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Are environmental charities getting their feet wet when they lobby for marine protection around remote islands?

Lookup NU author(s): Dr Sue Farran

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This is the authors' accepted manuscript of an article that has been published in its final definitive form by Oxford University Press, 2020.

For re-use rights please refer to the publisher's terms and conditions.


Abstract

Recent ‘Extinction’ protests in the UK and elsewhere highlight contemporary concerns about the environment and the shared responsibility of all to take meaningful steps to save it. Key players in this advocacy are environmental charities. One of the areas in which they have been most active – in the UK and elsewhere, is in persuading governments to establish large Marine Protected Areas, especially around island territories. These are often created as ‘no-take’ areas, meaning that fishing – other than subsistence fishing, and other marine activities are prohibited, often to the detriment of local fishers. Invariably this requires a change in the current law. This article queries whether, in advocating for marine protected areas, environmental charities are overstepping the principles which determine charitable status.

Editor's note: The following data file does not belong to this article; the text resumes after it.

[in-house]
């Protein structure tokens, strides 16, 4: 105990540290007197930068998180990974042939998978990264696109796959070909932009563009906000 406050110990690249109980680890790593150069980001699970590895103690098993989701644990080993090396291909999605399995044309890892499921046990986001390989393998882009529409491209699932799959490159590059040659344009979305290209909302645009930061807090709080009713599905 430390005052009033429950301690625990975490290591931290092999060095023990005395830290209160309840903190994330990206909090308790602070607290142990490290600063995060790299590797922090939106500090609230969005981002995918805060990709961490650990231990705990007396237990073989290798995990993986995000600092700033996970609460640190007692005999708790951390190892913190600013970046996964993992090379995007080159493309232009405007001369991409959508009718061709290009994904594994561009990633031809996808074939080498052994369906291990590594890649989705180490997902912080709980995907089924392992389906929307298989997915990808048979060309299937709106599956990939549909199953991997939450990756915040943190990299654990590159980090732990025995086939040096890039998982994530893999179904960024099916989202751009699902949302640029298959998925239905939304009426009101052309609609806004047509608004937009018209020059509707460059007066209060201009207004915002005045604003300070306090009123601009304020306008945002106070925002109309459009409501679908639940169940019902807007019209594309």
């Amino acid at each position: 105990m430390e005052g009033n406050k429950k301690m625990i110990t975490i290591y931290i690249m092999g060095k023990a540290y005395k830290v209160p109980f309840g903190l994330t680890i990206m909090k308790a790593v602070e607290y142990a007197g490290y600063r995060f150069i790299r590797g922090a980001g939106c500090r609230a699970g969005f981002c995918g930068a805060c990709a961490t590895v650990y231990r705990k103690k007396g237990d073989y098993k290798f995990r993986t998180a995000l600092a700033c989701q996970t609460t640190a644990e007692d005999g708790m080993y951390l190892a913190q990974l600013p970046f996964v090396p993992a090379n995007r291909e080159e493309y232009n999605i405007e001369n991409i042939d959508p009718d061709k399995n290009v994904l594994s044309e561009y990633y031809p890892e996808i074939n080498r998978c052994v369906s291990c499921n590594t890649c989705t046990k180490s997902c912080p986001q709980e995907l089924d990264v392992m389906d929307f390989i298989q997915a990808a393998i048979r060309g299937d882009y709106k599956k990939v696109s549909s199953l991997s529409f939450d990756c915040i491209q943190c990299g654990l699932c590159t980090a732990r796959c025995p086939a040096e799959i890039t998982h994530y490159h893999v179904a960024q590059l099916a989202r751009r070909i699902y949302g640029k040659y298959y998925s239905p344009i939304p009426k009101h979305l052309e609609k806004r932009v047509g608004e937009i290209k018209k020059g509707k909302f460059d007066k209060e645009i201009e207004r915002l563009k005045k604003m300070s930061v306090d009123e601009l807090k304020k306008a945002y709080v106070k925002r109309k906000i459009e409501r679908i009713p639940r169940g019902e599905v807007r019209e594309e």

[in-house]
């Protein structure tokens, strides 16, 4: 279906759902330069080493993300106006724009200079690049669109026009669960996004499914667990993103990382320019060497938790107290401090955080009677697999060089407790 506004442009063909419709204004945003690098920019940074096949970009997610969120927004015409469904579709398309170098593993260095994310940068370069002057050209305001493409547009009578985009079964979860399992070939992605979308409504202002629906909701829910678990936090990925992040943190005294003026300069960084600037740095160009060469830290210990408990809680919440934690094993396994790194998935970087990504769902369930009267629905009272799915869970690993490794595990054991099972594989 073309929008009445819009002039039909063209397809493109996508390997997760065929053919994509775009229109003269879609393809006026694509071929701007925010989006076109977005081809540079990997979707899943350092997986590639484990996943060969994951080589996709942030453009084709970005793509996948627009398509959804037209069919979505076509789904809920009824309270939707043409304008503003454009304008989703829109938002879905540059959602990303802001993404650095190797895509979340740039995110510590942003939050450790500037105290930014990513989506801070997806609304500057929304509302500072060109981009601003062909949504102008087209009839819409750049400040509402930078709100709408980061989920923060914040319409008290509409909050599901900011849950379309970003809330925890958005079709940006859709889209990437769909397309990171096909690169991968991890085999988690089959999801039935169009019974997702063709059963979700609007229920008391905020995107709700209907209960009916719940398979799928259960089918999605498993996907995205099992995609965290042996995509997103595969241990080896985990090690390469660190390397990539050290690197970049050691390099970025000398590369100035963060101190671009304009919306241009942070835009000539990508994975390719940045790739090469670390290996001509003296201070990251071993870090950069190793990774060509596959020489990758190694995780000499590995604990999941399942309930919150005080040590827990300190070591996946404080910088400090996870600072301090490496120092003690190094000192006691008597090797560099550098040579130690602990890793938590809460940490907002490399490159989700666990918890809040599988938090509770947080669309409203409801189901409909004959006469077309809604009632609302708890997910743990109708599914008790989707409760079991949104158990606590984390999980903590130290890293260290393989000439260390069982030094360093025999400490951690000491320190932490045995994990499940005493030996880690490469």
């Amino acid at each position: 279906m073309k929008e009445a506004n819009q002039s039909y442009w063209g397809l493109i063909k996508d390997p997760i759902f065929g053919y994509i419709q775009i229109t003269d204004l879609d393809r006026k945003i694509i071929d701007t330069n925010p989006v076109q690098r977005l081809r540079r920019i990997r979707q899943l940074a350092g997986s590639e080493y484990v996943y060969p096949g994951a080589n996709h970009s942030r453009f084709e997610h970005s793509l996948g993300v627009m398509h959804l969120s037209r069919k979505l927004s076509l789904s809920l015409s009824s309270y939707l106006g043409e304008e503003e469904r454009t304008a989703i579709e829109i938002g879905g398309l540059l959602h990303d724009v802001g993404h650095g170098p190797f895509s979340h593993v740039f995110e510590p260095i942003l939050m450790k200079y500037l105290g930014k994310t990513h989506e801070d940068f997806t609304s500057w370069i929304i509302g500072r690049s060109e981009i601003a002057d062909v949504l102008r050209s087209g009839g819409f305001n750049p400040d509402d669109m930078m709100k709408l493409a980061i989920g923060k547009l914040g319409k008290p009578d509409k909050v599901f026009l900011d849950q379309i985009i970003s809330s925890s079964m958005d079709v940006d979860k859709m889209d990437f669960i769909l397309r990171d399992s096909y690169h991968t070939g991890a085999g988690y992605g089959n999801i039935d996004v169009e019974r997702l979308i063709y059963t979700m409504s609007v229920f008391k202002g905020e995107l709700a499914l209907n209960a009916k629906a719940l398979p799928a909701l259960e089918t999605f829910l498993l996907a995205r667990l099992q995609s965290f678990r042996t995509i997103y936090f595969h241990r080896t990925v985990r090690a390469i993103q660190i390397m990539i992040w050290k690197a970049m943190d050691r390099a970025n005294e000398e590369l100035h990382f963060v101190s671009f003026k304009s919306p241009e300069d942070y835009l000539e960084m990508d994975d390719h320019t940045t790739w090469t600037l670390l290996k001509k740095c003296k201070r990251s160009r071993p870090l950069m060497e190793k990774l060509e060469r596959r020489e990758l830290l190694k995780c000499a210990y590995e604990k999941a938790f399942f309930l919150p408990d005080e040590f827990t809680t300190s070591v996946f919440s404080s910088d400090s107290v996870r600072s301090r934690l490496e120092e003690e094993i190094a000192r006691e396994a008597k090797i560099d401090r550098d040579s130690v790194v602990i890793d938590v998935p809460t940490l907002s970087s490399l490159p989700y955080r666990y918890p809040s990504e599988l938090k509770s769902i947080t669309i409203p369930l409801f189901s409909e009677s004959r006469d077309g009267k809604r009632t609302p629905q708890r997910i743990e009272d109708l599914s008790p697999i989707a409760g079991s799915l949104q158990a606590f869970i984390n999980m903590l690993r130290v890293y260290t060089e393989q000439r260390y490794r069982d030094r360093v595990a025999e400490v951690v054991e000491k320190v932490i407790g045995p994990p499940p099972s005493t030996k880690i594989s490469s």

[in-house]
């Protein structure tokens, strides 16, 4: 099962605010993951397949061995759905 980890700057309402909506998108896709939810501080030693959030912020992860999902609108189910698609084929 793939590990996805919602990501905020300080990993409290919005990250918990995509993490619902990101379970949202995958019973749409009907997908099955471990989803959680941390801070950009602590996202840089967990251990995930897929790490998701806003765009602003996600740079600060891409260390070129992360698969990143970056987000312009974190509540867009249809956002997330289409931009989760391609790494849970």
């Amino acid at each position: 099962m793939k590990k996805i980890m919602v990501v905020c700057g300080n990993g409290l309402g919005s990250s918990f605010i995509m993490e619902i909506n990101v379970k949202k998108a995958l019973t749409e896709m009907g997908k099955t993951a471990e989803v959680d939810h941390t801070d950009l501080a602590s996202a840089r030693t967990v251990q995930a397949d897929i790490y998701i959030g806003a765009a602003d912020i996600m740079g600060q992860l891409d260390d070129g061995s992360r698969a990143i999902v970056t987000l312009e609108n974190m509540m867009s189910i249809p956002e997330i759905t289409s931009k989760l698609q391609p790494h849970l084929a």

Publication metadata

Author(s): Farran S

Publication type: Article

Publication status: Published

Journal: Trusts and Trustees

Year: 2020

Volume: 26

Issue: 2

Pages: 138-148

Print publication date: 01/03/2020

Online publication date: 27/12/2019

Acceptance date: 22/10/2019

Date deposited: 23/10/2019

ISSN (print): 1363-1780

ISSN (electronic): 1752-2110

Publisher: Oxford University Press

URL: https://doi.org/10.1093/tandt/ttz118

DOI: 10.1093/tandt/ttz118


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